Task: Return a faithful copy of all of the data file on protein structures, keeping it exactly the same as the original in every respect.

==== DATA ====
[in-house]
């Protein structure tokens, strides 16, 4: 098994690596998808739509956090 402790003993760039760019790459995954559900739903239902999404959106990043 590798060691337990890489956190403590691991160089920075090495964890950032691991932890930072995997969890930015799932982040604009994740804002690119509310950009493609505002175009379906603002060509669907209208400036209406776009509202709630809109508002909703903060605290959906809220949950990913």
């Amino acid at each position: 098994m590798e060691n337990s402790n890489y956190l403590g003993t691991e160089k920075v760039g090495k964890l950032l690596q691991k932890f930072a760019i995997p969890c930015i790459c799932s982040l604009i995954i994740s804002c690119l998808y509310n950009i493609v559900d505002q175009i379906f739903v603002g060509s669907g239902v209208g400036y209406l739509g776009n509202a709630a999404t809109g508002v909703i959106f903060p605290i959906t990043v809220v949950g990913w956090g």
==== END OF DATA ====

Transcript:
[in-house]
């Protein structure tokens, strides 16, 4: 098994690596998808739509956090 402790003993760039760019790459995954559900739903239902999404959106990043 590798060691337990890489956190403590691991160089920075090495964890950032691991932890930072995997969890930015799932982040604009994740804002690119509310950009493609505002175009379906603002060509669907209208400036209406776009509202709630809109508002909703903060605290959906809220949950990913």
């Amino acid at each position: 098994m590798e060691n337990s402790n890489y956190l403590g003993t691991e160089k920075v760039g090495k964890l950032l690596q691991k932890f930072a760019i995997p969890c930015i790459c799932s982040l604009i995954i994740s804002c690119l998808y509310n950009i493609v559900d505002q175009i379906f739903v603002g060509s669907g239902v209208g400036y209406l739509g776009n509202a709630a999404t809109g508002v909703i959106f903060p605290i959906t990043v809220v949950g990913w956090g």